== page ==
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Speech Language Pathologist

Speech language pathologists are therapists who treat people with language, speech, or voice disorders. They also specialize in swallowing disorders. They work in private or public facilities, such as public or private schools, hospitals, and convalescent homes. They help people who have trouble producing certain sounds, have swallowing difficulties, or want to modify their accents. A master’s degree is required to enter this field.

Education

speech pathologist aTo start you need to obtain a Bachelor’s degree in a communication sciences and disorders program. Coursework in behavioural science, linguistics, math, psychology, and anatomy are strongly recommended. Be sure to maintain a high GPA, as you will be facing strong competition for entry into graduate school. Also contact your top graduate school choices to learn their policy on the Graduate Records Examination. Some graduate schools require a minimum score on this test for admission. Indiana University (http://www.indiana.edu/~sphs/home/) and Florida State University (http://commdisorders.cci.fsu.edu/Academic-Programs-Admissions/Masters-Main-Campus/) offer both Masters Programs and Speech and Hearing Clinics. Make sure you check with your grad school advisor to determine the exact licensing requirements in your state. Typically nine months of postgraduate work, several hundred hours of clinical experience, and passing a national examination are required to obtain a license. If you want to work in a private practice or research in the field, a PhD is recommended. After you gain enough experience, you need to pass the Council for Clinical Certification exam to become a licensed speech pathologist.

Job Description

Speech language pathologists work with patients who have speech related disorders. On any given day a speech pathologist will do the following:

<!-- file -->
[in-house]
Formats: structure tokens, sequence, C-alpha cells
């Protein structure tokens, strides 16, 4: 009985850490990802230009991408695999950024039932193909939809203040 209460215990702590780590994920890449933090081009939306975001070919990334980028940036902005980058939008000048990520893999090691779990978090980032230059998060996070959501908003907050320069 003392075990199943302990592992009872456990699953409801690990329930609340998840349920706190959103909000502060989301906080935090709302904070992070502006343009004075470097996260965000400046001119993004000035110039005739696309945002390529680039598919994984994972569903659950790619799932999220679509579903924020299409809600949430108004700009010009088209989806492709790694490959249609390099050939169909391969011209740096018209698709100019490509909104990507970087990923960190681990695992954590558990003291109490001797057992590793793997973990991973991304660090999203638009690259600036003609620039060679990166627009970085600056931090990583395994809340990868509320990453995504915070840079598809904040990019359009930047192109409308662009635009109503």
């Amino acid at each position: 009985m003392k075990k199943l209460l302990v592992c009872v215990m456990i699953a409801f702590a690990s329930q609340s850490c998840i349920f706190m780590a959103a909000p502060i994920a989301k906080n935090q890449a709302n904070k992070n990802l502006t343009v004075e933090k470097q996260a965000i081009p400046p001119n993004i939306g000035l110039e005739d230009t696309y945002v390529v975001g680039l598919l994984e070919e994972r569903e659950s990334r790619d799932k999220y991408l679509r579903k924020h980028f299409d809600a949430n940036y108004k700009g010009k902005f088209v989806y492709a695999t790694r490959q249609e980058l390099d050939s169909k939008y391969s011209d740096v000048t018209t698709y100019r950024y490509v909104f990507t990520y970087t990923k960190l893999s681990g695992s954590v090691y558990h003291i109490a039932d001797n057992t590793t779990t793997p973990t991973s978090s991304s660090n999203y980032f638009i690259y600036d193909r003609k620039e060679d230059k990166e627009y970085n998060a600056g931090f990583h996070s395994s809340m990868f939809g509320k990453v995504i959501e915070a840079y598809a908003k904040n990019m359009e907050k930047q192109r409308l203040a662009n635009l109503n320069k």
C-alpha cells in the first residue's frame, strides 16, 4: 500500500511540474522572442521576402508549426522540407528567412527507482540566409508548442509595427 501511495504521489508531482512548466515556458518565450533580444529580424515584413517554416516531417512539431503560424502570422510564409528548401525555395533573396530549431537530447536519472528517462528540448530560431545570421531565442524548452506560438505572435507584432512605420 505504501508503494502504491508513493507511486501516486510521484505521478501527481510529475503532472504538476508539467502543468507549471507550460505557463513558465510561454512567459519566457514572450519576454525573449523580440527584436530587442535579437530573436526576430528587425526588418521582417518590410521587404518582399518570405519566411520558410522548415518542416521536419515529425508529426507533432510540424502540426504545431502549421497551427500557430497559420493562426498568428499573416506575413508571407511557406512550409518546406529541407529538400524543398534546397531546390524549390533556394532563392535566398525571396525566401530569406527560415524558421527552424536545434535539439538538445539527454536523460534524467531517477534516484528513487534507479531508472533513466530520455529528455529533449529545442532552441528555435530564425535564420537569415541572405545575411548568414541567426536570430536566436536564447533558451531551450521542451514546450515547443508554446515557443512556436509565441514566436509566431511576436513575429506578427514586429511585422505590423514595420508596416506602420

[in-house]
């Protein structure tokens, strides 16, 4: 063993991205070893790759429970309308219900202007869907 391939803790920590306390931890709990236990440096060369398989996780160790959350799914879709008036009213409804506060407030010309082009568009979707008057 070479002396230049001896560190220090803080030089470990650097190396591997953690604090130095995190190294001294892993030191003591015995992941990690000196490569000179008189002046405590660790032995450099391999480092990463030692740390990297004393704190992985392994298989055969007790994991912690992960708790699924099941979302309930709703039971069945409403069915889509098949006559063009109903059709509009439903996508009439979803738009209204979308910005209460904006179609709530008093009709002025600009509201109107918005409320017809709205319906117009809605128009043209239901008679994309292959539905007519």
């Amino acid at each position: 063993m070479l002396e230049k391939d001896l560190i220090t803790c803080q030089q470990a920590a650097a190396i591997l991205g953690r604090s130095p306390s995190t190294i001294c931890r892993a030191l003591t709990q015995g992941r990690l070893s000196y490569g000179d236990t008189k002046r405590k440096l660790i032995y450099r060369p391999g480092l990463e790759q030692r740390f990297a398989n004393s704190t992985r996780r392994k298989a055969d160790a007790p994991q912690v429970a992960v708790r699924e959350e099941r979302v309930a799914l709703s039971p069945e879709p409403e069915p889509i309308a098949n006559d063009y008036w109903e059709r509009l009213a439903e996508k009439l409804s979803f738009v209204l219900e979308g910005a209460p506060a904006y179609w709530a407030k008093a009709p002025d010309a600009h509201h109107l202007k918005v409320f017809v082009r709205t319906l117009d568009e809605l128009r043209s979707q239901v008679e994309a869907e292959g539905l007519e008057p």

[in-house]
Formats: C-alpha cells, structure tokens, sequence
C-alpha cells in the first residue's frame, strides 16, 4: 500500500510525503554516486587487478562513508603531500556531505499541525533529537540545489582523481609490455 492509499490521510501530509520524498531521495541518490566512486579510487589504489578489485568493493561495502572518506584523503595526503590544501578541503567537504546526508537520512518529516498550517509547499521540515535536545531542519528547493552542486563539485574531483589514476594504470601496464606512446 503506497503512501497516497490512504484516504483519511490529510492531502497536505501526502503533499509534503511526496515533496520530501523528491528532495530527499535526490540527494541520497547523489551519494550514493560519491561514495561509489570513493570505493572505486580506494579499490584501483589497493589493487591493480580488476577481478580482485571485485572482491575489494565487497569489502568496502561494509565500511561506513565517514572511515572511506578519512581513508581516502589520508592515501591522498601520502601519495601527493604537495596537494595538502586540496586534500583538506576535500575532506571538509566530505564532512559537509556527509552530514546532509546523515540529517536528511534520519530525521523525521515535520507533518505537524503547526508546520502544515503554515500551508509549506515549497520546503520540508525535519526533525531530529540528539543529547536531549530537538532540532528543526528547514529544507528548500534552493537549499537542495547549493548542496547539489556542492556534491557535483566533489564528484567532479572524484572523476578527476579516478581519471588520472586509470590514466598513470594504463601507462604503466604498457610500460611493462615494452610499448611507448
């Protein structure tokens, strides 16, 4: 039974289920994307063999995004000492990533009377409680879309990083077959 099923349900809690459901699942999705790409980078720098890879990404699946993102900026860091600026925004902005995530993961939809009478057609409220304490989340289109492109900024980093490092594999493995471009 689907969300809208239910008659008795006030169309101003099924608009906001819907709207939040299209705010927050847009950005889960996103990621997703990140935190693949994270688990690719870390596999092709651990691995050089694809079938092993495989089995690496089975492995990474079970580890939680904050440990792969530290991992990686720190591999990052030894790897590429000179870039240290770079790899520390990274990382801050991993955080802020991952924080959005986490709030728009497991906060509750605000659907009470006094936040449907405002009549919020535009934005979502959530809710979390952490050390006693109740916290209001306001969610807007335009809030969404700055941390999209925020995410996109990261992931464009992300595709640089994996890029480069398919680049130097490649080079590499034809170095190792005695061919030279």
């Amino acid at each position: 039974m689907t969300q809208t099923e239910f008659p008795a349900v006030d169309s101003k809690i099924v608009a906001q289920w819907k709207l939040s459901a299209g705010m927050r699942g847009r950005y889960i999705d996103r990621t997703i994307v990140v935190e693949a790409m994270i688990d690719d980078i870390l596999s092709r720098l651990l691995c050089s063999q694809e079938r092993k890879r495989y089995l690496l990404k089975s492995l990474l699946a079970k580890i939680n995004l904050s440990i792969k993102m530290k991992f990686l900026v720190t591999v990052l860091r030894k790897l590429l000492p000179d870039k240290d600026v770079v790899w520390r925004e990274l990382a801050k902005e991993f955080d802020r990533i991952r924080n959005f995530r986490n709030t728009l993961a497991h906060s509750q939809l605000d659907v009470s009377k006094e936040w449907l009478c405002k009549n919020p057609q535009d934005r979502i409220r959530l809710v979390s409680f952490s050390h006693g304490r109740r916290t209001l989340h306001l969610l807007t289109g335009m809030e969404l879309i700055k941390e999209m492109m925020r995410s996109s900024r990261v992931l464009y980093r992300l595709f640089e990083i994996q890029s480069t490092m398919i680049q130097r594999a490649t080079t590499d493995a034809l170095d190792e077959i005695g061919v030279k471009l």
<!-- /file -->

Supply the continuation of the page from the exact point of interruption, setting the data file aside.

• Use oral and written tests and special instruments to diagnose the extent of the impairment and to record and analyze language, speech, and any swallowing irregularities
  • Create a recovery plan tailored to each patient’s individual needs
  • Teach individuals with little or no speech capability to use sign language and automated devices to give them an alternative method of communication
  • Help people with little or no speech capability by teaching them to make sounds or improve their voices to communicate more effectively
  • Help people who have suffered loss of speech regain reliable communication skills

They work with people who cannot make clear speech sounds, people with speech fluency and rhythm problems (such as stuttering), people with harsh voices or other pitch problems, people who wish to modify their accents, and people who have problems producing language.

Pros & Cons

speech pathologist bBecoming a speech language pathologist provides a large amount of job flexibility. Speech pathologists can work in a variety of environments, including public schools, hospitals, and private practices. They also receive good benefits. Most therapists receive leave of absence options and insurance benefits from their employers. They usually work in comfortable environments. Most therapist offices are equipped with many different resources to help engage in the practice. They also have a diverse range of professional duties. They make with children or adults on a range of auditory, cognitive, and communication disorders. A downside to the profession is inadequate pay, however, especially when working in settings like public schools. Your salary may seem insufficient to compensate for the heavy job demands, and unlike teachers, you do not get summers off. The job can also create a large amount of stress, especially in public schools. As a speech language pathologist, you will constantly need to update your professional knowledge to stay up to date with the latest techniques and methods. You may also experience heavy workloads as the demand for the service continues to increase.